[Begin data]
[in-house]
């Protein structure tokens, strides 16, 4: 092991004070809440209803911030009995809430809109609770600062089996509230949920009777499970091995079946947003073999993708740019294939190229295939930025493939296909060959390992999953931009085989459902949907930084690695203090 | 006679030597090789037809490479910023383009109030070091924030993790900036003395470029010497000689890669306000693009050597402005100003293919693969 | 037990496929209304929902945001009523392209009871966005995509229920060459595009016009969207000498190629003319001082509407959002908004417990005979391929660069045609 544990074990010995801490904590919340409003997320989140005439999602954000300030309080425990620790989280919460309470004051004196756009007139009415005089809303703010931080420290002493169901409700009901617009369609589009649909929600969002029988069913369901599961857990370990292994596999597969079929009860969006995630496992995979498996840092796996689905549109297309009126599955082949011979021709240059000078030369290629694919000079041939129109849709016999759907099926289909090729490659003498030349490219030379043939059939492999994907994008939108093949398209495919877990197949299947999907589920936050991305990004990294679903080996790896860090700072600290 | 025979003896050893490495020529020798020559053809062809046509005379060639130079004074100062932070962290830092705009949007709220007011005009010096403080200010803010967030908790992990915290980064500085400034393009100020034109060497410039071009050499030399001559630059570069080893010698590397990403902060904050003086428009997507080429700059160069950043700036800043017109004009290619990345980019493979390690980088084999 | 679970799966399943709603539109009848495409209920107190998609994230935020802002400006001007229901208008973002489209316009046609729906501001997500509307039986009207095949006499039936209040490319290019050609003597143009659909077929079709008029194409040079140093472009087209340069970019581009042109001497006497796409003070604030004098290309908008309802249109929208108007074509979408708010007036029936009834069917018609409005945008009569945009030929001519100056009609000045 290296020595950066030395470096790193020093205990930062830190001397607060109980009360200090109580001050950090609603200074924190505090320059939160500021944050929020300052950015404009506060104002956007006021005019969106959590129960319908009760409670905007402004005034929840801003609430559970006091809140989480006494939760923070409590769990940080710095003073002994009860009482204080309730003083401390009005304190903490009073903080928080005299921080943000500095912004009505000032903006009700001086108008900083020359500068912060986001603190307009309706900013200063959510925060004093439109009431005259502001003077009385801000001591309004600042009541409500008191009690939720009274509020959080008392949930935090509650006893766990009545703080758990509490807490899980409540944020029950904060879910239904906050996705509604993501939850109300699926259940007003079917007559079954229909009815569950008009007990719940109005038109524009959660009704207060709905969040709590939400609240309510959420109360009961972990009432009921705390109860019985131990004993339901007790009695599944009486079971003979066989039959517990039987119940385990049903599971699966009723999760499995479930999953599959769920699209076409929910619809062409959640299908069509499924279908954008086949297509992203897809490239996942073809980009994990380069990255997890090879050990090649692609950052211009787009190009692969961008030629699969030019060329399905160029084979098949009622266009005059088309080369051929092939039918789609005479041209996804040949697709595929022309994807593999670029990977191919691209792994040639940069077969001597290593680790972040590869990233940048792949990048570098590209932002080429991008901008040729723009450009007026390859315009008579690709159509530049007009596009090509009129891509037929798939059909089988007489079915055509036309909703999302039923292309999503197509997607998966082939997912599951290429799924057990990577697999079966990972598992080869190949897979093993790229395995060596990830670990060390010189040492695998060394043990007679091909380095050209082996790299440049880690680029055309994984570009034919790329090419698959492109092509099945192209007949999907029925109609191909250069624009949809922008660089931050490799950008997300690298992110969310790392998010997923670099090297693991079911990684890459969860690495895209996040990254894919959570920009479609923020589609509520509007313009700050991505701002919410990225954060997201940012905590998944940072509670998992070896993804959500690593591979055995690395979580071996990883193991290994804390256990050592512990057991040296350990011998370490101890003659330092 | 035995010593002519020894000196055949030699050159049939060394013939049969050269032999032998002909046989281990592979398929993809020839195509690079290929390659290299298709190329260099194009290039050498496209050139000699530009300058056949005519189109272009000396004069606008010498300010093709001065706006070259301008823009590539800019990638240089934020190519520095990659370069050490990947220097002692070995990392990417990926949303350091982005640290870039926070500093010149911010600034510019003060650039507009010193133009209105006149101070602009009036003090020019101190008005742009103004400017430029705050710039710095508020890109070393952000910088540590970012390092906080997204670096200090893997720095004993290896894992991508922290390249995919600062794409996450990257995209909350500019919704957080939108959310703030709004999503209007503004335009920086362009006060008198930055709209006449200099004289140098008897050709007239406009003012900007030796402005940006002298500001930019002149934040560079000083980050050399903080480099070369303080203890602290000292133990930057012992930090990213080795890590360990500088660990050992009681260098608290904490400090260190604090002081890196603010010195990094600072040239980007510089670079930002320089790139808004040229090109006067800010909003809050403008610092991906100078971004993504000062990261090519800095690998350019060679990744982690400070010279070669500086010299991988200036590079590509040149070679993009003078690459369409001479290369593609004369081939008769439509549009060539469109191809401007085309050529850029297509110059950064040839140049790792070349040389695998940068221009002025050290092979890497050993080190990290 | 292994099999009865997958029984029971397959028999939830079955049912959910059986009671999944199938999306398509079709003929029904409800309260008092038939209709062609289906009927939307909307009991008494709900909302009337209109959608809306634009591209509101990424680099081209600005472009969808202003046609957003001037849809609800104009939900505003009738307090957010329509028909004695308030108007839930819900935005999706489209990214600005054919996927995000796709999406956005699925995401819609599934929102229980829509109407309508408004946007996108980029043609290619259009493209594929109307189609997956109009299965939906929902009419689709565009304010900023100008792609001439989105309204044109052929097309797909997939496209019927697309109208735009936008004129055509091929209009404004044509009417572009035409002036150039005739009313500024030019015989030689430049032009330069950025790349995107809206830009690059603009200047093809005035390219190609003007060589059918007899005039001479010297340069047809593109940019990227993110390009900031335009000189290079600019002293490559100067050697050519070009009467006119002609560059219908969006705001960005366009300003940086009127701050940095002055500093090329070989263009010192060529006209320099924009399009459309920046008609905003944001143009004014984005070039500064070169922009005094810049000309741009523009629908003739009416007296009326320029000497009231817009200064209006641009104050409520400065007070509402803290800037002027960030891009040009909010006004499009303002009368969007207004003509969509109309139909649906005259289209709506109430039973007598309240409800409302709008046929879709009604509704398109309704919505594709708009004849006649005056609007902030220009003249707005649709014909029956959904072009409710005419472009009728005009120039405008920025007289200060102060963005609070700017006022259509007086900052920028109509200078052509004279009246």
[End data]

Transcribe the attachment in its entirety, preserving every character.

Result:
[in-house]
């Protein structure tokens, strides 16, 4: 092991004070809440209803911030009995809430809109609770600062089996509230949920009777499970091995079946947003073999993708740019294939190229295939930025493939296909060959390992999953931009085989459902949907930084690695203090 | 006679030597090789037809490479910023383009109030070091924030993790900036003395470029010497000689890669306000693009050597402005100003293919693969 | 037990496929209304929902945001009523392209009871966005995509229920060459595009016009969207000498190629003319001082509407959002908004417990005979391929660069045609 544990074990010995801490904590919340409003997320989140005439999602954000300030309080425990620790989280919460309470004051004196756009007139009415005089809303703010931080420290002493169901409700009901617009369609589009649909929600969002029988069913369901599961857990370990292994596999597969079929009860969006995630496992995979498996840092796996689905549109297309009126599955082949011979021709240059000078030369290629694919000079041939129109849709016999759907099926289909090729490659003498030349490219030379043939059939492999994907994008939108093949398209495919877990197949299947999907589920936050991305990004990294679903080996790896860090700072600290 | 025979003896050893490495020529020798020559053809062809046509005379060639130079004074100062932070962290830092705009949007709220007011005009010096403080200010803010967030908790992990915290980064500085400034393009100020034109060497410039071009050499030399001559630059570069080893010698590397990403902060904050003086428009997507080429700059160069950043700036800043017109004009290619990345980019493979390690980088084999 | 679970799966399943709603539109009848495409209920107190998609994230935020802002400006001007229901208008973002489209316009046609729906501001997500509307039986009207095949006499039936209040490319290019050609003597143009659909077929079709008029194409040079140093472009087209340069970019581009042109001497006497796409003070604030004098290309908008309802249109929208108007074509979408708010007036029936009834069917018609409005945008009569945009030929001519100056009609000045 290296020595950066030395470096790193020093205990930062830190001397607060109980009360200090109580001050950090609603200074924190505090320059939160500021944050929020300052950015404009506060104002956007006021005019969106959590129960319908009760409670905007402004005034929840801003609430559970006091809140989480006494939760923070409590769990940080710095003073002994009860009482204080309730003083401390009005304190903490009073903080928080005299921080943000500095912004009505000032903006009700001086108008900083020359500068912060986001603190307009309706900013200063959510925060004093439109009431005259502001003077009385801000001591309004600042009541409500008191009690939720009274509020959080008392949930935090509650006893766990009545703080758990509490807490899980409540944020029950904060879910239904906050996705509604993501939850109300699926259940007003079917007559079954229909009815569950008009007990719940109005038109524009959660009704207060709905969040709590939400609240309510959420109360009961972990009432009921705390109860019985131990004993339901007790009695599944009486079971003979066989039959517990039987119940385990049903599971699966009723999760499995479930999953599959769920699209076409929910619809062409959640299908069509499924279908954008086949297509992203897809490239996942073809980009994990380069990255997890090879050990090649692609950052211009787009190009692969961008030629699969030019060329399905160029084979098949009622266009005059088309080369051929092939039918789609005479041209996804040949697709595929022309994807593999670029990977191919691209792994040639940069077969001597290593680790972040590869990233940048792949990048570098590209932002080429991008901008040729723009450009007026390859315009008579690709159509530049007009596009090509009129891509037929798939059909089988007489079915055509036309909703999302039923292309999503197509997607998966082939997912599951290429799924057990990577697999079966990972598992080869190949897979093993790229395995060596990830670990060390010189040492695998060394043990007679091909380095050209082996790299440049880690680029055309994984570009034919790329090419698959492109092509099945192209007949999907029925109609191909250069624009949809922008660089931050490799950008997300690298992110969310790392998010997923670099090297693991079911990684890459969860690495895209996040990254894919959570920009479609923020589609509520509007313009700050991505701002919410990225954060997201940012905590998944940072509670998992070896993804959500690593591979055995690395979580071996990883193991290994804390256990050592512990057991040296350990011998370490101890003659330092 | 035995010593002519020894000196055949030699050159049939060394013939049969050269032999032998002909046989281990592979398929993809020839195509690079290929390659290299298709190329260099194009290039050498496209050139000699530009300058056949005519189109272009000396004069606008010498300010093709001065706006070259301008823009590539800019990638240089934020190519520095990659370069050490990947220097002692070995990392990417990926949303350091982005640290870039926070500093010149911010600034510019003060650039507009010193133009209105006149101070602009009036003090020019101190008005742009103004400017430029705050710039710095508020890109070393952000910088540590970012390092906080997204670096200090893997720095004993290896894992991508922290390249995919600062794409996450990257995209909350500019919704957080939108959310703030709004999503209007503004335009920086362009006060008198930055709209006449200099004289140098008897050709007239406009003012900007030796402005940006002298500001930019002149934040560079000083980050050399903080480099070369303080203890602290000292133990930057012992930090990213080795890590360990500088660990050992009681260098608290904490400090260190604090002081890196603010010195990094600072040239980007510089670079930002320089790139808004040229090109006067800010909003809050403008610092991906100078971004993504000062990261090519800095690998350019060679990744982690400070010279070669500086010299991988200036590079590509040149070679993009003078690459369409001479290369593609004369081939008769439509549009060539469109191809401007085309050529850029297509110059950064040839140049790792070349040389695998940068221009002025050290092979890497050993080190990290 | 292994099999009865997958029984029971397959028999939830079955049912959910059986009671999944199938999306398509079709003929029904409800309260008092038939209709062609289906009927939307909307009991008494709900909302009337209109959608809306634009591209509101990424680099081209600005472009969808202003046609957003001037849809609800104009939900505003009738307090957010329509028909004695308030108007839930819900935005999706489209990214600005054919996927995000796709999406956005699925995401819609599934929102229980829509109407309508408004946007996108980029043609290619259009493209594929109307189609997956109009299965939906929902009419689709565009304010900023100008792609001439989105309204044109052929097309797909997939496209019927697309109208735009936008004129055509091929209009404004044509009417572009035409002036150039005739009313500024030019015989030689430049032009330069950025790349995107809206830009690059603009200047093809005035390219190609003007060589059918007899005039001479010297340069047809593109940019990227993110390009900031335009000189290079600019002293490559100067050697050519070009009467006119002609560059219908969006705001960005366009300003940086009127701050940095002055500093090329070989263009010192060529006209320099924009399009459309920046008609905003944001143009004014984005070039500064070169922009005094810049000309741009523009629908003739009416007296009326320029000497009231817009200064209006641009104050409520400065007070509402803290800037002027960030891009040009909010006004499009303002009368969007207004003509969509109309139909649906005259289209709506109430039973007598309240409800409302709008046929879709009604509704398109309704919505594709708009004849006649005056609007902030220009003249707005649709014909029956959904072009409710005419472009009728005009120039405008920025007289200060102060963005609070700017006022259509007086900052920028109509200078052509004279009246």